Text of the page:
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Mega Estate Planning: Who Gets Jobs' Billions?

So much of estate planning in New York and elsewhere is devoted to preparing for a future event which most of us are not all that ecstatic about occurring. Nevertheless, estate planning for wealthy people is a necessary and vital part of a well devised financial scheme. While we are inundated with advice and suggestions for preparation of wills and trusts on a constant basis, the October 5 death of a technological genius affords an opportunity to see how he planned for the inevitable event we all must face.

Steven Jobs was a visionary and registered close to 400 patents and patent applications for various technologies. He was not considered charitably focused during his lifetime, given the $8.3 billion fortune he amassed. While he did not participate in Warren Buffett's and Bill Gate's initiative for the wealthiest people to give away at least half of their wealth, he did donate $150 million to the Helen Diller Cancer Center at the University of California in San Francisco.

The contents of his will have not yet been disclosed, though there is a fair amount of speculation as to who might inherit. His wife, whom he met in 1989, and their three children figure to play prominently in his bequests. He also has a daughter from a previous relationship. From there, the landscape is complicated by the fact that he was adopted.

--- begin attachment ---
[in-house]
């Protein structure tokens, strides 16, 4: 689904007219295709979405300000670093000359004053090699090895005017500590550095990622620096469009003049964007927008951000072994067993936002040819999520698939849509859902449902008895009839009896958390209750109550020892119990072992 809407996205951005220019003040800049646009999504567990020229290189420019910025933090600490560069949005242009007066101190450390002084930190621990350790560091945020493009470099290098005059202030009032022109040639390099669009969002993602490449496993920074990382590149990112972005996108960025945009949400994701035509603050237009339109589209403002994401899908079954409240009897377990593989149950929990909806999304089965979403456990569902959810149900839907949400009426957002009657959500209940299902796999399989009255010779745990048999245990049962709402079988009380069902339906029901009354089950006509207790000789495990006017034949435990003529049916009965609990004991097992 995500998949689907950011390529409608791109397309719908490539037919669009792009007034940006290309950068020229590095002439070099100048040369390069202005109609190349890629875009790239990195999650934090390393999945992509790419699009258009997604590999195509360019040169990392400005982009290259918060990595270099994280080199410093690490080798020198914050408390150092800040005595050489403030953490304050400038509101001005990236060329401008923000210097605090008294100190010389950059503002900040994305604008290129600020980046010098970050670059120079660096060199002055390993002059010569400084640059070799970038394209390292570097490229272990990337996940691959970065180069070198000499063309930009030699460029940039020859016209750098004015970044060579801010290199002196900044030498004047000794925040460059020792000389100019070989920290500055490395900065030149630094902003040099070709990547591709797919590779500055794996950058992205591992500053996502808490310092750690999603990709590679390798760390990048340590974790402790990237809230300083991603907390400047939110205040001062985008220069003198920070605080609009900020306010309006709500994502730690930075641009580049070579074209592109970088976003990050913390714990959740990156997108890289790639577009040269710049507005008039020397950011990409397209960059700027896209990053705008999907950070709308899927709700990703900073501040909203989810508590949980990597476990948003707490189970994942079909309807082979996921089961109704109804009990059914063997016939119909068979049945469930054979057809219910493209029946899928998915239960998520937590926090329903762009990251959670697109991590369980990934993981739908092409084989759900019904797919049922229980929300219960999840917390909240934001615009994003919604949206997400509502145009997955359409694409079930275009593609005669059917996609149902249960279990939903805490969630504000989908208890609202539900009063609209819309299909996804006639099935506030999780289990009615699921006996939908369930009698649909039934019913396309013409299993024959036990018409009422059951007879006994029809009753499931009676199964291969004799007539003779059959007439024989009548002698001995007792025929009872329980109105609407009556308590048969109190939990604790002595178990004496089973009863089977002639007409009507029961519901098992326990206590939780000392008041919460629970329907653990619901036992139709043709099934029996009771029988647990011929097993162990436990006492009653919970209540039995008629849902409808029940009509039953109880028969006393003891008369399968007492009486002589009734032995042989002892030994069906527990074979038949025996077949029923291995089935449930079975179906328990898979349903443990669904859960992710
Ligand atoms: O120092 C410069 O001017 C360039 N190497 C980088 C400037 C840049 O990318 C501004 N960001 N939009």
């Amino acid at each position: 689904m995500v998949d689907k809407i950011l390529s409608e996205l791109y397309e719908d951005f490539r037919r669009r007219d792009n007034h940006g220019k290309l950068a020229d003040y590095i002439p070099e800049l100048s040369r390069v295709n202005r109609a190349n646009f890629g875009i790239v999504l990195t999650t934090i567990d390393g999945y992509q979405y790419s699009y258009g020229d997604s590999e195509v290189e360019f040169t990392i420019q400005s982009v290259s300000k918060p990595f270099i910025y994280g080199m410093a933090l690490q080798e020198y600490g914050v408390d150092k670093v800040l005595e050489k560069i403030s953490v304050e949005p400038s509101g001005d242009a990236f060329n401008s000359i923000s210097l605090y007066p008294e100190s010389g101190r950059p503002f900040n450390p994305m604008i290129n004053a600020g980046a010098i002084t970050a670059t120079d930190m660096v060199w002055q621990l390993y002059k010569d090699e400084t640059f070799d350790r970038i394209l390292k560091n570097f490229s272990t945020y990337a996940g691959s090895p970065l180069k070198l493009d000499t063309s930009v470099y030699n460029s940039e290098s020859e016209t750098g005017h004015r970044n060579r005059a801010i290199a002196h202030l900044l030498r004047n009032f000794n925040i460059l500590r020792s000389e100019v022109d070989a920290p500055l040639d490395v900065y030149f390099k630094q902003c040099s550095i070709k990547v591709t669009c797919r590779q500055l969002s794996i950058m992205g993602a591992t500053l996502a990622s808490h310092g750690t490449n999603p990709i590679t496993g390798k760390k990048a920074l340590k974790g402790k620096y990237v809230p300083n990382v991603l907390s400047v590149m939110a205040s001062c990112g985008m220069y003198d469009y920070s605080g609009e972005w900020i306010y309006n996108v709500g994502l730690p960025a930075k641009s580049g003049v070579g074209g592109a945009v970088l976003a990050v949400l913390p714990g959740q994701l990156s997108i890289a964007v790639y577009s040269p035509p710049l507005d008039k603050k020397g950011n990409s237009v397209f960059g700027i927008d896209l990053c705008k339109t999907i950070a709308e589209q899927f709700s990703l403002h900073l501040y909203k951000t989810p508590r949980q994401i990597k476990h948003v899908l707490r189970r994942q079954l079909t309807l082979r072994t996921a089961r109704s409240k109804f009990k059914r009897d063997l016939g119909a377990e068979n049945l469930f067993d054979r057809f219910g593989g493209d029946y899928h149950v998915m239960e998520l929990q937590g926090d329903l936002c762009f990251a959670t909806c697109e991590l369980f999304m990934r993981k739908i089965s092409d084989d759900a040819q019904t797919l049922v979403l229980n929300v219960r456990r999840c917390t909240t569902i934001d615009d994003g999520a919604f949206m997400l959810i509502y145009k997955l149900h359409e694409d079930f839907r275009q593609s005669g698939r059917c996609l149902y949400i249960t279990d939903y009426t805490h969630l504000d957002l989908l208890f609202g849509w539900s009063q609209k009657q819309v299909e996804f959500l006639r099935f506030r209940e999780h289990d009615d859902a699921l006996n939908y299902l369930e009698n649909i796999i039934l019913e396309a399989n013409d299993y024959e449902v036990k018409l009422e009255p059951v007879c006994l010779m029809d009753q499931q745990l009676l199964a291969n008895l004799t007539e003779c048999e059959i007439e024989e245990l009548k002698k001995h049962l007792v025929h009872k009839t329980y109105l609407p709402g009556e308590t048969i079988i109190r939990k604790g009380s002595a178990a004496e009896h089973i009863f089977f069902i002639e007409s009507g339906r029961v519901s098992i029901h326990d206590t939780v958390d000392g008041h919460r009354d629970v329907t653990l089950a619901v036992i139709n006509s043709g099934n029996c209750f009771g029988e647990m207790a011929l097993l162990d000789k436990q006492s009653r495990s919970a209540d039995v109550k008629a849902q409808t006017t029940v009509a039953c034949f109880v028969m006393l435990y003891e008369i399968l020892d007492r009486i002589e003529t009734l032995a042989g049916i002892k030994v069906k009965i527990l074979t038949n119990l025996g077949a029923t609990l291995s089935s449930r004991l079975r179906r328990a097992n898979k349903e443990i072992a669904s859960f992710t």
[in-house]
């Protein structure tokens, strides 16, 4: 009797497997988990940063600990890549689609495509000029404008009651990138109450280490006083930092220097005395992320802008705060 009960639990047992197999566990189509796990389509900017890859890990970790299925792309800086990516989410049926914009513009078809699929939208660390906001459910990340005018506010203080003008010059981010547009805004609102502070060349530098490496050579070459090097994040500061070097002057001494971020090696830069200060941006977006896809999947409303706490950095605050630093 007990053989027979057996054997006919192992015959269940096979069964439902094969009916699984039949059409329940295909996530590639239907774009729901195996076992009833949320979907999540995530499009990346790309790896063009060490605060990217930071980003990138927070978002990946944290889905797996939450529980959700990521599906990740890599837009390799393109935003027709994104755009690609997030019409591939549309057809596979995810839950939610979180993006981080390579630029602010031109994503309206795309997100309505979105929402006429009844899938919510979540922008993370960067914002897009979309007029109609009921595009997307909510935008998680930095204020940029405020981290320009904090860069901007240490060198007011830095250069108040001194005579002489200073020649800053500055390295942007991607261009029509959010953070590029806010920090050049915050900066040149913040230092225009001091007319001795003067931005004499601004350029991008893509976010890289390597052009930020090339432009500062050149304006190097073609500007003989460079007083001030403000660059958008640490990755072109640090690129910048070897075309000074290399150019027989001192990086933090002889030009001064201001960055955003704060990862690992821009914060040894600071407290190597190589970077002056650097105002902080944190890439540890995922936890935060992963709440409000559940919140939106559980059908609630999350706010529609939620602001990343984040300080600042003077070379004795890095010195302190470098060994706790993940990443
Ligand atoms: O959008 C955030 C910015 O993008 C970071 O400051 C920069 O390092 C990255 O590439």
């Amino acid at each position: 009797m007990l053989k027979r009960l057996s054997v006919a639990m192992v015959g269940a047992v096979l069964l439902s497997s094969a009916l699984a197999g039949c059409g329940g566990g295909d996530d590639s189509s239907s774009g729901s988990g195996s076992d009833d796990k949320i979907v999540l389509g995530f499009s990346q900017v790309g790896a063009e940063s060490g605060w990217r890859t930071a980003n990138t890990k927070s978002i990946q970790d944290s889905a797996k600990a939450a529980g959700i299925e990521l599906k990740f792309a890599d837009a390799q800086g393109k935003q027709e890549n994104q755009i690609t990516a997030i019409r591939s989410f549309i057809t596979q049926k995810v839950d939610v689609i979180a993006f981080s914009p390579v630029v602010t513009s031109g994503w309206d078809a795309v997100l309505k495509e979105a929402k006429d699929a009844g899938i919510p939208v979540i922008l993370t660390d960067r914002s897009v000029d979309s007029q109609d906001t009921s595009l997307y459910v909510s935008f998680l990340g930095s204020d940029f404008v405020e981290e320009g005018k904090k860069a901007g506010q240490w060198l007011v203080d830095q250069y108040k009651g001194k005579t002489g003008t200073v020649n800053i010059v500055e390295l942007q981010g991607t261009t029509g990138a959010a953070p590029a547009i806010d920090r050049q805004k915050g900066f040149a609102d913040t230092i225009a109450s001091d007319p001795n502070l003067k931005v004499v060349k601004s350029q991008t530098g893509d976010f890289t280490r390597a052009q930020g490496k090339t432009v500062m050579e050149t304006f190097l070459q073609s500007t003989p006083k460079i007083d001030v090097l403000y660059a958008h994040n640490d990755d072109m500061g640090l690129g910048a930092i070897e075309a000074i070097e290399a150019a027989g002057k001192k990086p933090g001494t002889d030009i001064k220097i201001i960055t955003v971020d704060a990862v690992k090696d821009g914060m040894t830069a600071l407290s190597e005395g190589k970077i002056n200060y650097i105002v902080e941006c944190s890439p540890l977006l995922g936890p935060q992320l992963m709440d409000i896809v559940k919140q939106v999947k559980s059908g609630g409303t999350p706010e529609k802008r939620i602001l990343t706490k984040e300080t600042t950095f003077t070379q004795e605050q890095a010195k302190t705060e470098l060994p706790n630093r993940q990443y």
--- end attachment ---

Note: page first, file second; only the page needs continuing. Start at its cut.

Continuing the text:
While his adoptive parents are dead, the couple also had another adopted daughter whom Jobs knew as his sister. He met his birthmother and is said to have had a relationship with her, though he refused to meet his birthfather. He also met the author Mona Simpson, his biological sister, when they were adults. Jobs considered their relationship close.

How those facts impacted the estate planning decision Jobs made remain to be seen. But they demonstrate that lives are often complicated, whether one's proposed estate is $8 billion or substantially less. The fact that Jobs succumbed to cancer at relatively young age underscores the necessity of addressing these important issues early and often, in deference to the fact that relationships as well as laws change.

Source: The International Business Times, "Who will Inherit Steve Jobs' $8.3 Billion?," Kristin Mariano, Oct. 7, 2011